Moreover, his repeated claim that complementarian teaching in evangelical churches often leads to domestic abuse, especially in ministry marriages, is never substantiated, and one article cited as evidence (9, fn. 20), published in December 2019, expressly states that “there are no statistics on the prevalence of domestic violence in the Australian Christian community.”
As significant as these problems are, more problematic still is Giles’ engagement with Scripture. I include a few examples.
He repeatedly pits Paul’s teaching about headship against Jesus’ words, saying that “Our Lord said not one word on male headship and wifely submission and much to the contrary” (34, 42, 48, 66, 88). That is, he sets Scripture against Scripture, and places the authority and truth of Jesus’ words above those of the written apostolic word. And yet all Scripture is God-breathed (2 Tim. 3:16) and speaks with one voice, because it is the living word of the one true God.
He claims that Ephesians 5:22–24 contains “nothing distinctively Christian or countercultural” and that “Paul is speaking specifically of the fallen ordering of this world” (60, 67, italics original), despite the fact that Christ and the church are mentioned in these verses, and a Christian wife’s response to her husband is to be modelled on the church’s submission to Christ. Nothing could be more distinctively Christian.
He claims that Ephesians 5:21–33 contains “two contrasting and irreconcilable understandings of marriage standing side by side, a radically new and distinctively Christian one [i.e., 5:21, 25–33], and one that is as old as the fall and which prevails in the world” (67). Paradoxically, he claims to have arrived at this conclusion because of his “high view” of Scripture but observes that most evangelicals — both complementarian and egalitarian — will find his approach “very hard” to accept (67). Indeed!
Similarly, he claims that 1 Peter 3:1–6 is not about Christian marriage and that nothing makes this conclusion plainer to him than that “the word ‘love’ is not mentioned” (72). But on that basis how much else of the New Testament (NT) would similarly be sidelined?
He rules out 1 Timothy 2:8–15 as having application to today’s church because it says things that are found “nowhere else in the Bible” and “seem to directly contradict what is clearly taught elsewhere” (75–77). I would argue that many of the once-offs he lists are, in fact, addressed elsewhere in Scripture. It’s also worth asking: If something in God’s word is said only once, is that not enough?
I have mentioned some of Giles’ more idiosyncratic claims. Many of his arguments are familiar egalitarian ones and have already been answered by complementarian scholars (and others). This includes the argument at the heart of Giles’ book, which is that the NT teaching about the ordered relationship of husband and wife is like its teaching addressed to slaves: it was practical advice about living with a cultural reality that was contrary to the will of God in the first century, and does not belong in the twenty-first century.
Briefly, this claim overlooks the fact that the NT never speaks positively about the institution of slavery — except our slavery to Christ — and, in fact, encourages slaves to gain their freedom if possible (1 Cor. 7:21). On the other hand, the NT only speaks positively about the institution of marriage and the ordered relationships of husband and wife, and does so, not with cultural underpinning, but with theological underpinning, referencing both God’s creation purposes and the relationship of Christ and the church.
Despite these significant criticisms of Giles’ book, it would be a mistake to deny the reality that there are men who take the Bible’s teaching about marriage and twist it to do great harm. They weaponize God’s word to terrorise those they should love and protect, just as some parents weaponize Scripture to terrorise their children, and some pastors their flock. In each case, however, the fault is in the sinful human heart not in the Scriptures.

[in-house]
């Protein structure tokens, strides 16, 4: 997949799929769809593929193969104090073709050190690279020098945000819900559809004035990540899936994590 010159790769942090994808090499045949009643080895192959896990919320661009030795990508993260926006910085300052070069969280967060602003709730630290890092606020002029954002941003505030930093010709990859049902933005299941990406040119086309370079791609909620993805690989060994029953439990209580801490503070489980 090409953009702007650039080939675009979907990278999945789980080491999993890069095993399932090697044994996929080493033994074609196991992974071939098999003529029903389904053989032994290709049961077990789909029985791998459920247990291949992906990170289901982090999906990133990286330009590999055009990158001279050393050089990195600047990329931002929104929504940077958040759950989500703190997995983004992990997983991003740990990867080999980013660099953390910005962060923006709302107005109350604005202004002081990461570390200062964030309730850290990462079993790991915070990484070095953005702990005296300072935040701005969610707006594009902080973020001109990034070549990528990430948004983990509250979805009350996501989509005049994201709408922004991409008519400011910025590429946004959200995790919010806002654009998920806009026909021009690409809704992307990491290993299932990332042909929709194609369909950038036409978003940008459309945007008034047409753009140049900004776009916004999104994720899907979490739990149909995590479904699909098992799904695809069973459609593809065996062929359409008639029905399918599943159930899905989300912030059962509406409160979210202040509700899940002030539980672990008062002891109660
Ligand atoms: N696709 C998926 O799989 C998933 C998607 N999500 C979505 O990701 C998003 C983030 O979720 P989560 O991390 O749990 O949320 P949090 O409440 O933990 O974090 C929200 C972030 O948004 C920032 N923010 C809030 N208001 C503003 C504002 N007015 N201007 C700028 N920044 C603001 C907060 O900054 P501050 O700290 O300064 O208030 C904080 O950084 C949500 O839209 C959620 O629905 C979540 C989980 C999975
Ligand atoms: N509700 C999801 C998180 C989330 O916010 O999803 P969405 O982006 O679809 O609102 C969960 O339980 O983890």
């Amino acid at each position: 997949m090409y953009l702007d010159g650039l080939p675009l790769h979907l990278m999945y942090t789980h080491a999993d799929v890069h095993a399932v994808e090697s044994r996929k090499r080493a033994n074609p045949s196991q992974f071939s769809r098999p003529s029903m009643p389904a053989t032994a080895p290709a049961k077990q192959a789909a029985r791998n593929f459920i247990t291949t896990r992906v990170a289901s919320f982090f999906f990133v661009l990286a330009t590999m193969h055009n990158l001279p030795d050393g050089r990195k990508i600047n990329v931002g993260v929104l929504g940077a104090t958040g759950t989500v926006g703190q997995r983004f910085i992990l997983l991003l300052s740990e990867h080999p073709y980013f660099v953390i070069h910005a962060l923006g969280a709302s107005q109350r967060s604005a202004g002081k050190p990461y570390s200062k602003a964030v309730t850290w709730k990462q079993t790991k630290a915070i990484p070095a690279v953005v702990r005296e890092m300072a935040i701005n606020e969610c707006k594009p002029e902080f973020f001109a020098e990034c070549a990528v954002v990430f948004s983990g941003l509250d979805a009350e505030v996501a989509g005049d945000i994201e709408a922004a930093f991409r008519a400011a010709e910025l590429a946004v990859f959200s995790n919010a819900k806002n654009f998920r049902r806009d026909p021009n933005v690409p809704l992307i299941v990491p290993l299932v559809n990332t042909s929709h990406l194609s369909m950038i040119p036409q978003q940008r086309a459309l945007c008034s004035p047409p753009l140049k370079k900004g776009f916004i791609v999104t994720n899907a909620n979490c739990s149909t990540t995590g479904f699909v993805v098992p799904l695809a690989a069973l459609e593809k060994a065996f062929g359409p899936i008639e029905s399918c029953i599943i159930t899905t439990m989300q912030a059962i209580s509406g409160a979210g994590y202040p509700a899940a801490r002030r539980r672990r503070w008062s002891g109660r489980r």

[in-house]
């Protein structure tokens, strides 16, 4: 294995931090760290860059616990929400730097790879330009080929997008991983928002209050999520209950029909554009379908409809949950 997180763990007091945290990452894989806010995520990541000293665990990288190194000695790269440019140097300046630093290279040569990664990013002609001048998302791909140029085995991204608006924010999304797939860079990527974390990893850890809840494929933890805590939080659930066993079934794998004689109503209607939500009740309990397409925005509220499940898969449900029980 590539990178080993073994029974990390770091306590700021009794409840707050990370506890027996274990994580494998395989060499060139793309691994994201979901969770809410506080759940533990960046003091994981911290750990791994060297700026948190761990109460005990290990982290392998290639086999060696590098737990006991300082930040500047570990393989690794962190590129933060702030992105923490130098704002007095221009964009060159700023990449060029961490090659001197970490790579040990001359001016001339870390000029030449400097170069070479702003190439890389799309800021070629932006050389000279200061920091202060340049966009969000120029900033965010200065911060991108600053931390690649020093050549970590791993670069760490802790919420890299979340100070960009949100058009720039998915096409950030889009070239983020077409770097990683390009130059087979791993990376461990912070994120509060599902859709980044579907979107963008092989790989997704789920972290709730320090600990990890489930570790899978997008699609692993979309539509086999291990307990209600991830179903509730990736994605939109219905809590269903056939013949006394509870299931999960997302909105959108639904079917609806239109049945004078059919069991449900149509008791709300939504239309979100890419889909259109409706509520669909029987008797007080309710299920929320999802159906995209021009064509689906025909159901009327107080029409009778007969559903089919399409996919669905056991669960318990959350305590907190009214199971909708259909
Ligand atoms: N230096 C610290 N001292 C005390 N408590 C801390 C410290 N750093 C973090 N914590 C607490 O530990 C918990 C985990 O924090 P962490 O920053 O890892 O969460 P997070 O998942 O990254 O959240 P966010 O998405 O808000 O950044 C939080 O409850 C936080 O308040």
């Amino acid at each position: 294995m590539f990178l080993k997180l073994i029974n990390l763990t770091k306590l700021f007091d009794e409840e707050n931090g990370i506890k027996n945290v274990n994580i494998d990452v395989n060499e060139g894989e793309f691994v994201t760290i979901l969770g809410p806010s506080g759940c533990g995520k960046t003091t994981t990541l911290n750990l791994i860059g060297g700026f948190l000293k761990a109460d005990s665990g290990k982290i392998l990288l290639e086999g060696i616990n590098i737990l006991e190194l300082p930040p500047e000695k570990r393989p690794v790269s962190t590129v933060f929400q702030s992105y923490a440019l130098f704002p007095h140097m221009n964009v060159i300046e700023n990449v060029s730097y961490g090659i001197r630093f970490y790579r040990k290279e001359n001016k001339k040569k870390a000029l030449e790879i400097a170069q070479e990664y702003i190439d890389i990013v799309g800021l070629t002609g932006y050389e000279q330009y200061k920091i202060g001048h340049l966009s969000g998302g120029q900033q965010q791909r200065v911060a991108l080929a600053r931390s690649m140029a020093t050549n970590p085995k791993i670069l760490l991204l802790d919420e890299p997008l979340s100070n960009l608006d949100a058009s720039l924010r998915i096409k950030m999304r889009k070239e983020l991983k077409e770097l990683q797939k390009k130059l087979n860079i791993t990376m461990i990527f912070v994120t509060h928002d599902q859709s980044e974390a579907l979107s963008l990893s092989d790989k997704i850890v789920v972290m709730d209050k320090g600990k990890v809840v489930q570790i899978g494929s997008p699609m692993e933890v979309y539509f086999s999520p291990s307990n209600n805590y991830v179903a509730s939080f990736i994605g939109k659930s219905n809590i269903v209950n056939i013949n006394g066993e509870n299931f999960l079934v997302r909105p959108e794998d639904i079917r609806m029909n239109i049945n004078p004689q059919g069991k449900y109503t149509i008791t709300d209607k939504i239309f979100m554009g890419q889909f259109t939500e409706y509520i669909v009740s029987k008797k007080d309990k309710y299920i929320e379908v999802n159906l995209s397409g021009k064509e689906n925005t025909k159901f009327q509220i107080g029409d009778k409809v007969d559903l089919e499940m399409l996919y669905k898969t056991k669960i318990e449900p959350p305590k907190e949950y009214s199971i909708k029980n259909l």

This is why the solution Giles proposes is not a solution at all. It is in obeying the Scriptures and upholding God’s good pattern for marriage that true blessing is to be found. However, we must make sure that both our teaching and practice of that pattern could never be understood to legitimate the wickedness of domestic abuse. Moreover, we must do everything in our power to advocate, protect, and provide practical care for the vulnerable and abused, and leave no effort unspent in uncovering and acting against the evil of domestic abuse wherever it occurs.
Claire Smith is a New Testament scholar and women’s Bible teacher. She and her husband, Rob, are members of St Andrew’s Anglican Cathedral, Sydney, Australia.
 See the comments in response to both Andrew Katay and Robert Tong: https://www.facebook.com/scot.mcknight/posts/1637139096451452 (accessed October 27, 2020).
 “Resolution 50/18: Synod, noting that it is the prerogative of the Archbishop or a Regional Bishop, in accordance with the laws of this Church, whether or not to approve the remarriage of a divorced person, requests the Archbishop and Regional Bishops to consider approving the remarriage of a divorced person, where that person has been abused physically or emotionally by their former spouse.” This is cited in full by Giles, 14 fn. 36.
 The policy includes a 4-page document in easy-to -read English titled: ‘Appendix 14: Doctrine Commission on the Use and Misuse of Scripture in regard to Domestic Abuse,’ in Anglican Diocese of Sydney, Responding to Domestic Abuse: Policy and Good Practice Guidelines (2018), p. 5: https://www.sds.asn.au/sites/default/files/Responding%20to%20Domestic%20Abuse%20- %20Policy%20Guidelines%20and%20Resources.complete.pdf?doc_id=NTUyOTc=.
 A report of the Sydney Diocesan Doctrine Commission. The Implications of Domestic Abuse for Marriage, Divorce and Remarriage (2019): https://www.sds.asn.au/sites/default/files/DocComm.Domestic%20Abuse%20Divorce%20and%20Remarriage%20Report%202019.pdf?doc_id=NDQwNjA=.
 The title appears in the two articles by Hartley that Giles engages with (32, 120).
 Vicki Lowik and Annabel Taylor, “Evangelical Churches Believe Men Should Control Women: This is Why They Breed Domestic Abuse,” The Conversation (December 9, 2019). https://theconversation.com/evangelical-churches-believe-men-shouldcontrol- women-thats-why-they-breed-domestic-violence-127437. Italics added.
 For example, creational order: Gen. 2:7, 18–24; 1 Cor. 11:3, 7–9; different responsibilities in the church for women and men: 1 Cor. 14:33–35; 1 Tim. 2:11–15; 3:1–7; Tit. 1:5–9.